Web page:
Friday, July 9, 2010

Bush planespotting

Last year I had a heart attack and a triple bypass, sold my little Cessna 150, and said good-bye to 15 years and more than 1,300 hours of flying. Still, "once a pilot, always a pilot," they say, and every time I see a Piper or Cessna rise from a grassroots airfield, the old obsession -- the irrepressible impulse to aviate -- nearly overwhelms me.

But not for long. During the last decade four of my friends, three of them first met during my coast-to-coast adventure for Flight of the Gin Fizz, have died in air crashes. I've had some narrow escapes, two of them involving engine failures while in flight.

The last year or so I flew, it was nervously, constantly looking for a field for an emergency landing, always swiveling my head searching for potentially hostile traffic. As, of course, every good pilot should.

But this time flying wasn't fun anymore.

It seemed a good idea to quit while I was ahead, and that little cardiac episode forced me into it.

Still, the sight of an airplane always perks me up, and has since World War II, when I was a junior planespotter, able to tell a Zero from a Messerschmitt. On my trip to Alaska last month I was constantly cheered, often with camera in hand, by the sight of small planes of all kinds. Alaska wouldn't be Alaska without single-engine bush aircraft that can take off on a dime and land on a postage stamp, often a watery one. Here are some of them:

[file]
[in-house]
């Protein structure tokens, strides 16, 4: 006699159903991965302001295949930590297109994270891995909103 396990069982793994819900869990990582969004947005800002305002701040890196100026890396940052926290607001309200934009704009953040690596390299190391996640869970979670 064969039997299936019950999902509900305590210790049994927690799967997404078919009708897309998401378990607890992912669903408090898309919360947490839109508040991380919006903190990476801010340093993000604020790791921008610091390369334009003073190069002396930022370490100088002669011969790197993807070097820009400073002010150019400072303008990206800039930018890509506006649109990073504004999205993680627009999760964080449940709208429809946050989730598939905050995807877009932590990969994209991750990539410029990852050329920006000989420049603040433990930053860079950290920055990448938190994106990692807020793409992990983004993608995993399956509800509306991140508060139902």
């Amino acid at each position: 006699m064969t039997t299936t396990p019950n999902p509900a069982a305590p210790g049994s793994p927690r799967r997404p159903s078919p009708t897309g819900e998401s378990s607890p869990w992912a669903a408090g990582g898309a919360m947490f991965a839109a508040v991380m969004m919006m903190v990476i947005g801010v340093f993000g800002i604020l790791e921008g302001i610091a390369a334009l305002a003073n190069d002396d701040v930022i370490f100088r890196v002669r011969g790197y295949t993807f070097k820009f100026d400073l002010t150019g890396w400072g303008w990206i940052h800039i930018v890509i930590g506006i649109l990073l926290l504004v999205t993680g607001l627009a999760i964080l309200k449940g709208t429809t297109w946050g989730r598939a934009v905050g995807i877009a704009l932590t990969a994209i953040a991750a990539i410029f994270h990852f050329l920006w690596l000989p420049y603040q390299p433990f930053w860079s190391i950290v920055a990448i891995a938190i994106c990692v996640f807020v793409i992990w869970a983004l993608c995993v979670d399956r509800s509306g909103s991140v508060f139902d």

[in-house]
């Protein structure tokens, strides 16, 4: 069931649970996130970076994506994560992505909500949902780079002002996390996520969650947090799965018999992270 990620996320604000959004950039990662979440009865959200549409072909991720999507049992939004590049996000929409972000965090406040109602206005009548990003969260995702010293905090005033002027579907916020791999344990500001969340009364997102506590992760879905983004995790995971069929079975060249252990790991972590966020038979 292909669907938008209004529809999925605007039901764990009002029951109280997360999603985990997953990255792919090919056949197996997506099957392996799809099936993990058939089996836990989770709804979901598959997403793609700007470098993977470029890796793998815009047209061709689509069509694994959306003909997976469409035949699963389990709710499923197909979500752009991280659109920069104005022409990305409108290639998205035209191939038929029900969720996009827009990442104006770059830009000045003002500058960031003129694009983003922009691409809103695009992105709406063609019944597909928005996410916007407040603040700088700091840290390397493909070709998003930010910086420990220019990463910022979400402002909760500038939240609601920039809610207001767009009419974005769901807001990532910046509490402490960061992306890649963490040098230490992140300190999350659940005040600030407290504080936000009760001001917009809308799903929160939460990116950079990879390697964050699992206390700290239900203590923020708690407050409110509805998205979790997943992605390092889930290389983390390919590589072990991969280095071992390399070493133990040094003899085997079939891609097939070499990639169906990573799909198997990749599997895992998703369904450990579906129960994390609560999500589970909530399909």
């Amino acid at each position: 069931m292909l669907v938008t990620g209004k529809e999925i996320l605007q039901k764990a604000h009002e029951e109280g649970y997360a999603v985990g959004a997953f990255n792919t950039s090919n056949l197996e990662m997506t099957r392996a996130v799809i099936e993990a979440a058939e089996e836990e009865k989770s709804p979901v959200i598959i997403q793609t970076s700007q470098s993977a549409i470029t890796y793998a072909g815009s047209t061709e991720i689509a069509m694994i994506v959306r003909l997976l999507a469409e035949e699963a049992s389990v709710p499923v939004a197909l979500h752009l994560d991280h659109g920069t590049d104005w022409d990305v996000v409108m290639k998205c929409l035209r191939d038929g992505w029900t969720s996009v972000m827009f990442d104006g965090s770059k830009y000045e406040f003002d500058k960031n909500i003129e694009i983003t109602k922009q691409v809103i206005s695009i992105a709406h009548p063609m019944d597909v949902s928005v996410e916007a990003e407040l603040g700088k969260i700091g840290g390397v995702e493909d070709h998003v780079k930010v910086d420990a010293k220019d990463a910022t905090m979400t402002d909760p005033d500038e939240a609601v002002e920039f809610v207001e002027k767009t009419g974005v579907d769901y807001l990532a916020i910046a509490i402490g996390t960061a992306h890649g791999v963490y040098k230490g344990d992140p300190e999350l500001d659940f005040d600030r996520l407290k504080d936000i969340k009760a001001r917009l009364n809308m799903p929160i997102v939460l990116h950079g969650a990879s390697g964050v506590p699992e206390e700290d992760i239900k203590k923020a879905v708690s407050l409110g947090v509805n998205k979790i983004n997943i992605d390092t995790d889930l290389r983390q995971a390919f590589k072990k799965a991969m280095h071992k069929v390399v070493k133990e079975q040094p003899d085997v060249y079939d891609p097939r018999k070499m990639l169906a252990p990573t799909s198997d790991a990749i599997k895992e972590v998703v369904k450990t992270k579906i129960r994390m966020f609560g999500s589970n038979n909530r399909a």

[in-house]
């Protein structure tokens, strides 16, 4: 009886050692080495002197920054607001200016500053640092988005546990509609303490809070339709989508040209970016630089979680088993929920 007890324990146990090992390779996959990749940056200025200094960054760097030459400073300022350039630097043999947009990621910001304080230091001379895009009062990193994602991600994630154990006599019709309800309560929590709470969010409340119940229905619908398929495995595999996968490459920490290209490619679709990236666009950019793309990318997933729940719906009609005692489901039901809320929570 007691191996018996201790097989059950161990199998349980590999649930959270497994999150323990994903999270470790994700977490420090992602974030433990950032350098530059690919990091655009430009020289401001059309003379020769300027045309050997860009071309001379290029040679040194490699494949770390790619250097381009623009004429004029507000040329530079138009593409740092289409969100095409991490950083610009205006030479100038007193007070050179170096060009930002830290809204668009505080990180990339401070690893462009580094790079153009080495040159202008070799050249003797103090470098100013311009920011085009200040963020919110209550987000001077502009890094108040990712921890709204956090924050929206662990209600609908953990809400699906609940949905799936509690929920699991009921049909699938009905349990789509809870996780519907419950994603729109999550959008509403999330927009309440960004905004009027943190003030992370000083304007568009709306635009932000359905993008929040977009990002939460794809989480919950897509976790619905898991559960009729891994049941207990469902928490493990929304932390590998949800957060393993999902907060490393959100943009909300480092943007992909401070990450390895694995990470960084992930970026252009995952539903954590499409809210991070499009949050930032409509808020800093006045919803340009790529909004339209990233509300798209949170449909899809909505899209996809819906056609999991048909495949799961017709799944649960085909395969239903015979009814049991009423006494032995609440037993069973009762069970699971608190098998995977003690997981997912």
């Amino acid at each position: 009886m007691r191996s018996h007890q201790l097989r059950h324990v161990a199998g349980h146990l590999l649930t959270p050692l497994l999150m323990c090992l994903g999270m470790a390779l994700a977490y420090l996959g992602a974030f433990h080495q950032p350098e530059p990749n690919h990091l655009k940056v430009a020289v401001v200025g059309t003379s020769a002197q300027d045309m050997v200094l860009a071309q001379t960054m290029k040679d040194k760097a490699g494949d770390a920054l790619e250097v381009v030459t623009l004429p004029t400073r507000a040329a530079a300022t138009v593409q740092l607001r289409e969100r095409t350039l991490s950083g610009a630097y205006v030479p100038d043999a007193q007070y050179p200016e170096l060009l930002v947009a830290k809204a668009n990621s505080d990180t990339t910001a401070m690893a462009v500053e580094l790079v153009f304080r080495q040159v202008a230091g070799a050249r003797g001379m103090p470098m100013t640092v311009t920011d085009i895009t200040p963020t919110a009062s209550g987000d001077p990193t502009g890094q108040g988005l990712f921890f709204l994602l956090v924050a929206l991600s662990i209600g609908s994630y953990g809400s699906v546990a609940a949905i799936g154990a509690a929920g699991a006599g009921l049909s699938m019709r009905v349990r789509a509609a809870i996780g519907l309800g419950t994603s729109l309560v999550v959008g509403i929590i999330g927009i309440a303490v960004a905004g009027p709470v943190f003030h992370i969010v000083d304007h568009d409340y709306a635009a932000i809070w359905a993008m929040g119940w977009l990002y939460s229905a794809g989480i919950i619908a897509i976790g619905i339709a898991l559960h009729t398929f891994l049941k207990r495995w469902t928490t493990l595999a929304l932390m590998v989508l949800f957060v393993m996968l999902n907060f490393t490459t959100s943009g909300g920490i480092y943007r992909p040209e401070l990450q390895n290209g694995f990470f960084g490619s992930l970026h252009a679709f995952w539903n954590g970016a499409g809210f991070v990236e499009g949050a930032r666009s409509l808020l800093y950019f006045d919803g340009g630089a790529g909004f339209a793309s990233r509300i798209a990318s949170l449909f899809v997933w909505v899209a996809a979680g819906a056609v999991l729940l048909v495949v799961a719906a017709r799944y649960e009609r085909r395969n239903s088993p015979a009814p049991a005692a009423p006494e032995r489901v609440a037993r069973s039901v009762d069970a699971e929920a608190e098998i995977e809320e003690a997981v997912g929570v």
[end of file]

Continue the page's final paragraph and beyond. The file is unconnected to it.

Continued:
Piper Super Cub on floats demonstrating landings and takeoffs for tourist-boat passengers on the Chena River at Fairbanks, Alaska.

Another Super Cub by the Chena River, this one on oversized "tundra tires" enabling it to land on soft ground without digging in.

Just down the riverbank sat this Bellanca Scout, whose tundra tires are so large they make the airplane look like Bigfoot.

A Cessna 185 at its private dock on the Chena River.

This Cessna 185 is taking off by the waterfront at Ketchikan, Alaska. I shot the photo from the cruise ship Statendam coming in to dock.

A de Havilland Beaver touching down for landing, one wing and float low against the crosswind, on Misty Fjord near Ketchikan. Later I looked up the history of N4787C and discovered she had been involved in a fatal crash off Ketchikan in 1997 and the wreck rebuilt. It's safe to say that the sightseers aboard knew nothing about that.

Just ahead of the Beaver came its big brother, a de Havilland Turbo Otter.

The two de Havillands at the seaplane dock at the end of Misty Fjord. Passengers debarked the planes and embarked on our sightseeing boat, and new passengers from the boat boarded the planes for the flight back to Ketchikan.

Another Turbo Otter and Beaver combination just outside Ketchikan.

Did I regret not booking a flightseeing trip up Misty Fjord? Not at all. Of course those Alaskan flightseeing outfits have stellar safety records. But it just wouldn't have been fun. Maybe, with time . . .

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